The pandemic will still affect the public accounts, especially in terms of expenditure. In particular, expenditure on vaccines, testing, quarantine measures and other related items is expected to have a budgetary impact of around 0.4% of GDP in 2022 (some 1 billion euros). That said, this is substantially less than what was spent in 2021 (1.9% of GDP).1 Similarly, the government announced measures to mitigate the adverse effects of the Russia-Ukraine conflict, especially relating to the rise in energy and food prices. The government notes that these measures will have an impact of 0.5% of GDP (some 1.1 billion euros), on top of which we must add the planned support in the form of credit lines being made available to businesses (see next section).
In this context of an improving budget balance, the government expects the public debt ratio to reduce to 120.7% of GDP (127.4% in 2021), still 4.1 pps above the 2019 level.
- 1. In assessing the measures introduced to combat COVID, we have removed expenditure relating to aid provided to the transportation sector, amounting to 900 million and 600 million euros in 2021 and 2022, respectively. This includes measures such as aid to TAP and SATA.
The government announced a raft of measures aimed at mitigating the rising cost of energy and food products for households and businesses. This is in addition to an agriculture support package intended to mitigate the adverse effects of the drought, which is further aggravating the consequences of the war on consumer prices.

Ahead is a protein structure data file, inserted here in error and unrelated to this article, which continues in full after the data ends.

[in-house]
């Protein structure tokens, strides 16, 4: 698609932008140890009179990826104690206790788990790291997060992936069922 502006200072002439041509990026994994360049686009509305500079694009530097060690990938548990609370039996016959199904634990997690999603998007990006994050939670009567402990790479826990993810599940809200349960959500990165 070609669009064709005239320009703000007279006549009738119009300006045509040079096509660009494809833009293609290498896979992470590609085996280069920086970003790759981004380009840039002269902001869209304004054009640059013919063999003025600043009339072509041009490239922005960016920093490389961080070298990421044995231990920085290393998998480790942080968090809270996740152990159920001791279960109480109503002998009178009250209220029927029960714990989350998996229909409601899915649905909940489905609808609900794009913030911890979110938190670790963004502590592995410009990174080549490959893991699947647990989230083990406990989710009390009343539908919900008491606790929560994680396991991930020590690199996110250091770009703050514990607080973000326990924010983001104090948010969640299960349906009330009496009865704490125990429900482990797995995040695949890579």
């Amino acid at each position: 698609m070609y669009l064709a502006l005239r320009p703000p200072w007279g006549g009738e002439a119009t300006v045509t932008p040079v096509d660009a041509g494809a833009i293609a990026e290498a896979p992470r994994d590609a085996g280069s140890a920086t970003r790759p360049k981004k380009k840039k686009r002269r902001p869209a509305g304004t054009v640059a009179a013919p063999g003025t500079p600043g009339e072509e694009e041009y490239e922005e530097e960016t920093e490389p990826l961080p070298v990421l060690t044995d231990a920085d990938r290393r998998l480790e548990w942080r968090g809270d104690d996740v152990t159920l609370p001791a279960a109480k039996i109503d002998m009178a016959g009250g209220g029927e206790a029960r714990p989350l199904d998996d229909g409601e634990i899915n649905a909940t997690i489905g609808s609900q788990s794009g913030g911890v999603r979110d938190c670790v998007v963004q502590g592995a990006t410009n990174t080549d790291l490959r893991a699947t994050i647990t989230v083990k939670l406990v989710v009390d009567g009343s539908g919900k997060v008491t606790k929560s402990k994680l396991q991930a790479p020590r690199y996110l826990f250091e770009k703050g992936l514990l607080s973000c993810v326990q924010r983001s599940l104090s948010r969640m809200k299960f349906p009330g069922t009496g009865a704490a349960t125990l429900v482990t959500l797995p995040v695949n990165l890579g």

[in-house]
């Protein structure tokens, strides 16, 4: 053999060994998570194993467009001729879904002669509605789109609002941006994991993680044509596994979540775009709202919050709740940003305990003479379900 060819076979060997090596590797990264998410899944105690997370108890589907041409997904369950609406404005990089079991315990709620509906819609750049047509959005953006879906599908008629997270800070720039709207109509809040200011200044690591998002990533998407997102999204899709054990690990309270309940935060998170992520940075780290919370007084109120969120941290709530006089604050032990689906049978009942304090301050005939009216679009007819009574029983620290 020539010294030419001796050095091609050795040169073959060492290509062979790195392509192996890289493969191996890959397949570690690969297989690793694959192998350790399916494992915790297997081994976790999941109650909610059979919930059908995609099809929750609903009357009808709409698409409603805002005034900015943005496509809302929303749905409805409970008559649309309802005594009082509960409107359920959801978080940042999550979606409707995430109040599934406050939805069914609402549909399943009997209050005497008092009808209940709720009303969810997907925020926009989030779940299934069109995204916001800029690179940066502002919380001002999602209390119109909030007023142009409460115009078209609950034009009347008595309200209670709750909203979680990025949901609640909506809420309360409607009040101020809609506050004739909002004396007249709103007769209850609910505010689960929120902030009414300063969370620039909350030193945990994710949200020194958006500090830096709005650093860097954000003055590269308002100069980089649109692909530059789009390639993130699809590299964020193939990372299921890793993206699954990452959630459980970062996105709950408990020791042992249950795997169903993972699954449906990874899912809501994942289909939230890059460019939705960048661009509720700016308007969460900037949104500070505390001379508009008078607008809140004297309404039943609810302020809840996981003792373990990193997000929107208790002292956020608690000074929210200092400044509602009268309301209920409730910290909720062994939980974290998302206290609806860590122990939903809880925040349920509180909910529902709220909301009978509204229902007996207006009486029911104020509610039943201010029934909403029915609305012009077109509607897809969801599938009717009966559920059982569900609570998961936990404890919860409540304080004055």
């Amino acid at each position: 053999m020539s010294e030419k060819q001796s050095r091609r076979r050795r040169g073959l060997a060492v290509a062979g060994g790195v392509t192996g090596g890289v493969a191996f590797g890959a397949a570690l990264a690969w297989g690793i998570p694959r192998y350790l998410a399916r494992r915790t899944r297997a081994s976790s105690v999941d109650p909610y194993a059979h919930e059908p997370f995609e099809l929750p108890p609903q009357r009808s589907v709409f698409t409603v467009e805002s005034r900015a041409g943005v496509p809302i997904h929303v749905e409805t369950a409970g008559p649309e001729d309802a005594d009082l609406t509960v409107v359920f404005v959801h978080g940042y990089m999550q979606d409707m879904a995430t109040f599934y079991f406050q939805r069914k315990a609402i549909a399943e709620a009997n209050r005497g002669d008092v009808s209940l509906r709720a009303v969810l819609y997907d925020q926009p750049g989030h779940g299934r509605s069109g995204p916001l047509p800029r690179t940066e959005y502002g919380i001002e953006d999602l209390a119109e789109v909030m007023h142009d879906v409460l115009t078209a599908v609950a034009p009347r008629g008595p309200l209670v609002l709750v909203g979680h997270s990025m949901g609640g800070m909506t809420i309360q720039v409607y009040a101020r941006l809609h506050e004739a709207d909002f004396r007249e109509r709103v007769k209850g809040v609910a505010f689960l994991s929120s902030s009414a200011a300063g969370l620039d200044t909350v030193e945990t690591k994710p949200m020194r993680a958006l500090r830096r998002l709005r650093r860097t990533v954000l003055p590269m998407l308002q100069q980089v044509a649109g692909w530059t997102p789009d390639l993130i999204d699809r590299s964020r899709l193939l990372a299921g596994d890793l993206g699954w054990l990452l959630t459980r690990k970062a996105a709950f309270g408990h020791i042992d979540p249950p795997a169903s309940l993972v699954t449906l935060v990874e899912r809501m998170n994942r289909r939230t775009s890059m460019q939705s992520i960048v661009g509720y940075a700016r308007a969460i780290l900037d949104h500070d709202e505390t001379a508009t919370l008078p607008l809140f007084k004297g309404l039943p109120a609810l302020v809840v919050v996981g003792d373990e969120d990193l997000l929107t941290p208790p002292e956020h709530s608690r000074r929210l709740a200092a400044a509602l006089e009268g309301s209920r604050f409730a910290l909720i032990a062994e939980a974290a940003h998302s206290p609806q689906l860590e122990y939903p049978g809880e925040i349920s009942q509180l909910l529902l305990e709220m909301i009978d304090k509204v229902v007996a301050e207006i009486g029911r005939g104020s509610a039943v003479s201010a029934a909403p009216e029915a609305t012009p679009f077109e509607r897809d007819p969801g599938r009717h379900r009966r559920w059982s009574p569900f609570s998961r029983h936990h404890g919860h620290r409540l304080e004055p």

For the most vulnerable households, the government has announced a measure to mitigate the rise in food prices, comprising the provision of 60 euros in support for households receiving the minimum social benefits. Another measure consists of subsidies to help households purchase gas cylinders, amounting to 10 euros.
In turn, the government has boosted the monthly support provided under the AutoVoucher scheme,2 whereby individuals who have joined the programme receive a monthly reimbursement on their spending at the petrol pump, which has been increased from 5 euros a month to 20 euros. This aid is equivalent to a reimbursement of 40 cents per litre of fuel, up to a maximum of 50 litres per month. However, this programme ended in April and will be replaced by another measure: the cut in excise duty on oil and energy products (known as ISP), equivalent to the reduction of VAT from 23% to 13%. This is a temporary measure intended to bridge the period up until the European Commission approves the actual VAT cut on fuels. This measure comes into force in May.